How I Stopped Comparing Myself to the Stereotypical 'Yoga Body'
How one woman realized that the ideal body for yoga (or anything for that matter) doesn't actually exist.
I found my yoga teacher Joy when my oldest daughter was 4 months old. In the middle of deep postpartum anxiety, taking her class was the first time I left the baby and did something entirely for myself. I chose Joy's class because she taught "curvy yoga." I hoped I would find a safe space to practice without feeling like an outsider because of my body.
For five years, I followed Joy through different studios, and every class brought new ways to challenge myself and work with my body instead of treating it like a hindrance. Belly limiting your movement? Let's adjust. This doesn't work for you? Let's try something else. Joy never sidelined a student for not fitting a predetermined idea of how yoga practice should look. (Related: 8 Reasons Yoga Beats the Gym)
When Joy announced that she was taking a sabbatical from teaching, I had to figure out what yoga looks like for me, without her and our familiar judgment-free classes.
Trying to scratch out a start to this new path, I asked Joy, "What is your philosophy for yoga?" Instead, she gave me her philosophy for life: "I exist."
"As I have been teaching," she said, "I am seeing it in everyone-that they too want to exist."
One summer Saturday afternoon, about a dozen of us sat on mats around the loft studio for Joy's last curvy yoga workshop before her sabbatical. We chatted about parking and the weather, then a deeper conversation began: Why had we each joined a curvy yoga workshop that day? A confessional of inexperience and insecurities followed.
I listened to women who were taking their first-ever yoga class and were drawn to Joy because she used the "curvy yoga" label. They talked about how they never felt like they had the right body type for yoga, so they were too intimidated to join a room full of "yoga bodies." I also listened to Joy's regular curvy yoga students bemoan her break from teaching and their fears of finding a new class where they can fit in.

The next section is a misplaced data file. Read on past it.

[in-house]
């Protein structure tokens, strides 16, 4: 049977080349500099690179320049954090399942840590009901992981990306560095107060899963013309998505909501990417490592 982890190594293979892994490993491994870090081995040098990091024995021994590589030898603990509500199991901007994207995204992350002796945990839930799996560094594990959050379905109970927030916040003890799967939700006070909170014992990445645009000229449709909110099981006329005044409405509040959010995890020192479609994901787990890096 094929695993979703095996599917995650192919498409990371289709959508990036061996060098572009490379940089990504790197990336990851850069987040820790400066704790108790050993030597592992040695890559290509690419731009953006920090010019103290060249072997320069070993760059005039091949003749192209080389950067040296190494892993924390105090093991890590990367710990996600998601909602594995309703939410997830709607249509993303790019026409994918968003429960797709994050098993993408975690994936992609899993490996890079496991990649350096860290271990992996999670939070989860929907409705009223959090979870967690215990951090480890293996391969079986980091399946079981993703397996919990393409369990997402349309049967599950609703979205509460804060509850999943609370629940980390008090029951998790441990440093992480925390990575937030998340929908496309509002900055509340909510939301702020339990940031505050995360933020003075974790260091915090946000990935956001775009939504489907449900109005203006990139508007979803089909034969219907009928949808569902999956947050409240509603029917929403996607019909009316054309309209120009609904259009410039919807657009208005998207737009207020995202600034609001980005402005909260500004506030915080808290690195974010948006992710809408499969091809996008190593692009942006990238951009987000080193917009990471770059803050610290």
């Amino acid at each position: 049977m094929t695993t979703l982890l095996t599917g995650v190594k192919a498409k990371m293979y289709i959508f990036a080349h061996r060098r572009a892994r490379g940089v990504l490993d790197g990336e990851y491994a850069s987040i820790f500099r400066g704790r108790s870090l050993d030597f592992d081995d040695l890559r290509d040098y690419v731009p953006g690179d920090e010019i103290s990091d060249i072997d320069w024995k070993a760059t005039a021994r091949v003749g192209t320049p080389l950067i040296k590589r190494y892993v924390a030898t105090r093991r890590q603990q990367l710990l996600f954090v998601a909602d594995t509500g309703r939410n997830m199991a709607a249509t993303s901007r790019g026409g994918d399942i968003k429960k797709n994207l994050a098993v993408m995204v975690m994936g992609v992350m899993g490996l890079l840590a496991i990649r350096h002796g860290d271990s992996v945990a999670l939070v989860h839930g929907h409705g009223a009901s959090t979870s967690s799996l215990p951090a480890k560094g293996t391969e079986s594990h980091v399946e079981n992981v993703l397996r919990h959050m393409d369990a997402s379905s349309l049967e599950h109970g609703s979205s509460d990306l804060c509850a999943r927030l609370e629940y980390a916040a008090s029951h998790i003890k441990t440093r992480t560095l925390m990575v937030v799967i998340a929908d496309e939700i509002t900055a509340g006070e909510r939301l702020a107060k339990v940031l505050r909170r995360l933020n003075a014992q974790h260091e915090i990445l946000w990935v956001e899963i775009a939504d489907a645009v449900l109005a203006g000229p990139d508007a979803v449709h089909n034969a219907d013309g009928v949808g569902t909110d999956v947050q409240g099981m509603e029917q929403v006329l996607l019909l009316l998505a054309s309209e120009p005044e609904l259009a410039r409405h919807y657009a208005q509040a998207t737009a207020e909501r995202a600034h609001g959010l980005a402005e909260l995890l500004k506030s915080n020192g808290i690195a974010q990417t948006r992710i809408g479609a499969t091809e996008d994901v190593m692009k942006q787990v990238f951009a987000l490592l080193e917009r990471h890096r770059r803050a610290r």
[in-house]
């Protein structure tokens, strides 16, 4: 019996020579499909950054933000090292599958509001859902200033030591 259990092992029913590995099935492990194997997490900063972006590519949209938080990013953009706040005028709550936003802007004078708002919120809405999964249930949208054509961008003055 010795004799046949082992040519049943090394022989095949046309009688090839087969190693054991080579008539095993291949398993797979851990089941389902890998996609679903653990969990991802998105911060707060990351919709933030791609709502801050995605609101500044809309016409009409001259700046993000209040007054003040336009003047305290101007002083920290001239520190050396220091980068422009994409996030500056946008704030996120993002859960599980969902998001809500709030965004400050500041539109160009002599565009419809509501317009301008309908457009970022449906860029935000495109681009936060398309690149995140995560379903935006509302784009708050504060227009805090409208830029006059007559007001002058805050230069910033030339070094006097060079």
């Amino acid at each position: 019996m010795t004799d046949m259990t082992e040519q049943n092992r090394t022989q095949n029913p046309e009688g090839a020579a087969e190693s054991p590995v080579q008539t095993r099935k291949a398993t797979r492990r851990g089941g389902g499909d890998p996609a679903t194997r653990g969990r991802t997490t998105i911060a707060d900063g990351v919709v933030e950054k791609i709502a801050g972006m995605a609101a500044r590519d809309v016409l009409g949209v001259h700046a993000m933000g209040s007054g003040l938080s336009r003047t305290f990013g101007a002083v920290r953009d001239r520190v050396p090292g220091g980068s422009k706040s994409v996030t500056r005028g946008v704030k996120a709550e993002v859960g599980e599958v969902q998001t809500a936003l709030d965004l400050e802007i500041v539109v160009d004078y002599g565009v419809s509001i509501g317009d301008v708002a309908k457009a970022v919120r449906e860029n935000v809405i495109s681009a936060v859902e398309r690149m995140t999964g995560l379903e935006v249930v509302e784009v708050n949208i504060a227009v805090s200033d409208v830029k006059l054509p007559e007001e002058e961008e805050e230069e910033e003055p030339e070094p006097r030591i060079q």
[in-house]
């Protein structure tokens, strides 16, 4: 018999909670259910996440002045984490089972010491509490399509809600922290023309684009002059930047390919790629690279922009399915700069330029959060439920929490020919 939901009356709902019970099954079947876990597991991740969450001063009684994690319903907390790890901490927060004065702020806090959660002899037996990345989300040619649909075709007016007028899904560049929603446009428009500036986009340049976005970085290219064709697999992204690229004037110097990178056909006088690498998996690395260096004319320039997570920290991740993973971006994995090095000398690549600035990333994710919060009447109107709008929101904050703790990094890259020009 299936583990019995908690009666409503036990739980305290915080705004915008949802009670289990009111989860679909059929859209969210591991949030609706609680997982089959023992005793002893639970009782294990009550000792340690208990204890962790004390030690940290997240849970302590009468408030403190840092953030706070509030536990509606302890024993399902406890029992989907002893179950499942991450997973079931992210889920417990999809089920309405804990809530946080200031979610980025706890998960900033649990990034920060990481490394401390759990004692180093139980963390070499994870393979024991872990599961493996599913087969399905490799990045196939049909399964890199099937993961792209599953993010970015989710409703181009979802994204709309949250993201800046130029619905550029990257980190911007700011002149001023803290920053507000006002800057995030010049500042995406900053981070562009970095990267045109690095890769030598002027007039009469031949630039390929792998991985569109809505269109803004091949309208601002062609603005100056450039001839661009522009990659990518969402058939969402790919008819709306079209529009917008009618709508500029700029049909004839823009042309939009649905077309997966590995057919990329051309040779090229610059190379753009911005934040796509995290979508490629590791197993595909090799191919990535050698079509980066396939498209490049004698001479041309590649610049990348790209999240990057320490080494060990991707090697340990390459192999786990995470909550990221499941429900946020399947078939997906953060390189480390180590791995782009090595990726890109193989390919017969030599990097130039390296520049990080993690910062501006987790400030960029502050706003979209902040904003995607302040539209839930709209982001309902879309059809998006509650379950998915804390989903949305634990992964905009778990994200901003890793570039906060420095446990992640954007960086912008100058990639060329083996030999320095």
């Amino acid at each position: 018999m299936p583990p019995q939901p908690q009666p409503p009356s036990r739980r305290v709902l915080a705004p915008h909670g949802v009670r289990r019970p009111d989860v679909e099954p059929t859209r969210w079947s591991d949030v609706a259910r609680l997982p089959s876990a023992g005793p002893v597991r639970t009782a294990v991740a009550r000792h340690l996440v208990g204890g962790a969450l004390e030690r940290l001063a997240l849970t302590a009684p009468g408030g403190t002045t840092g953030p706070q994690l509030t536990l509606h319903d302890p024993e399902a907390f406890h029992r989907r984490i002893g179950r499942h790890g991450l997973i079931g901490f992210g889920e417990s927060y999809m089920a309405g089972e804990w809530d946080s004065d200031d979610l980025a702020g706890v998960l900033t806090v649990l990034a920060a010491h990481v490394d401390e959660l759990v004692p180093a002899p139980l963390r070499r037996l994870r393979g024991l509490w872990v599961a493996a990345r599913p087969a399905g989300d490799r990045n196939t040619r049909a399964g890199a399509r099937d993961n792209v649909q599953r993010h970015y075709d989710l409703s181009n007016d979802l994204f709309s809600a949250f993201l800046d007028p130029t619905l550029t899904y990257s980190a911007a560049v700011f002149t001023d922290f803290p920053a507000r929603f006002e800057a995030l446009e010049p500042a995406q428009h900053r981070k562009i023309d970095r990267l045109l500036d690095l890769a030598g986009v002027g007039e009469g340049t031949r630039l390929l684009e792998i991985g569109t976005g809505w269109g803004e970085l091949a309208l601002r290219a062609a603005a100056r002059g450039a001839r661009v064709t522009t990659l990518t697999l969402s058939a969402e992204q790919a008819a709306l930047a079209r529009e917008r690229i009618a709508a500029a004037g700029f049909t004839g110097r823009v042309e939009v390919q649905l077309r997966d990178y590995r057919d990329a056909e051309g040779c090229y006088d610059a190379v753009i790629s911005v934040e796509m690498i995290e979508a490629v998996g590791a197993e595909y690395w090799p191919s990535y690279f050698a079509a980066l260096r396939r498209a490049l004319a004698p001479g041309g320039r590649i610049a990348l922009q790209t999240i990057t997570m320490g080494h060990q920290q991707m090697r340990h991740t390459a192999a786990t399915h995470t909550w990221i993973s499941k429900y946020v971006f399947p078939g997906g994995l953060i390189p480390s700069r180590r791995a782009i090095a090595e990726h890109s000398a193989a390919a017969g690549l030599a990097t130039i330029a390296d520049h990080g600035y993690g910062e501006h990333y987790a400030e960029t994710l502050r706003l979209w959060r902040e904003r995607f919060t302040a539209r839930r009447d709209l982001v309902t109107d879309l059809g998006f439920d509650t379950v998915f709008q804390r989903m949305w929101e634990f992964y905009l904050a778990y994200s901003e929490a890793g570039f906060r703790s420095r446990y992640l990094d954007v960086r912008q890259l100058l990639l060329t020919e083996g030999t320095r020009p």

I thought about the times in class when a folding or twisting pose made anger swell up from deep in my long-hated gut-all the times yoga was a physical expression of my emotions.
I weigh 250 pounds; I do not have a "yoga body," but there is no such thing as a yoga body.
I have a body, and I have yoga.
Books and Instagram accounts tell the stories of curvy yogis and nontraditional yoga practitioners. When I google images of "yoga body" today, the first few results are pictures of Jessamyn Stanley, author of Every Body Yoga: Let Go of Fear, Get On the Mat, Love Your Body. Stanley and Anna Guest-Jelly, founder of a Curvy Yoga, branded teacher training program and author of Curvy Yoga: Love Yourself & Your Body a Little More Each Day, challenge assumptions about what yoga looks like and who can practice. (Related: Body-Pos Yogi Jessamyn Stanley Has a New Goal to Get Strong As Hell)
Dana Falsetti's Instagram is filled with daring poses and minimal clothing, a striking image against the idea that bendy yogis MUST be small and taut.
These women are challenging expectations associated with yoga, and I want to do the same. So when my teacher left, I retained these lessons:
I am my own teacher.
I had a mission when I went to Joy's last workshop-to figure out what I would do next. In the quiet of savasana and deep breath, I wondered, what would Joy tell me to do? I imagined her response at once both compassionate and DGAF: "You figure it out. This is not about me."
Yoga is for every body.
We are doing accidental yoga all day. My two-year-old executes a perfect downward-facing dog before her sister tickle-tackles her. Both the pose and the laughter are yoga. On the rug, my husband grimaces into an awkward frog pose to loosen up after a long run. I suggest a modification because "Joy says…" Both the pose and the communication are aspects of yoga. The practice does not only consist of people perched on mats, defying gravity and joint mechanics.
Practicing yoga when others think we don't belong is a subversive act.
It allows us to be an ambassador for all those people who are too nervous to take that first class. Joy isn't here. It's time for me to try new classes with new teachers and new peers. My calendar is populated with the class schedule of the nearby gym. It's five minutes away, offers childcare, and has an attached cafe. Still, I think about walking into that room for the first time and wonder if my body will be too disparate from the other bodies there.
But I go to class because showing up is the first step.
I will try not to be the one committing the offense of comparison: She is older than I am, she is shorter than I am, she is more graceful than I am. We all belong in yoga because we chose to be there, and at the same time, no one will have an identical practice. I will focus on commonalities, not differences when I practice yoga-even if that means the common experience of feeling different.
This story originally appeared on HelloGiggles.com by Anna Lee Beyer.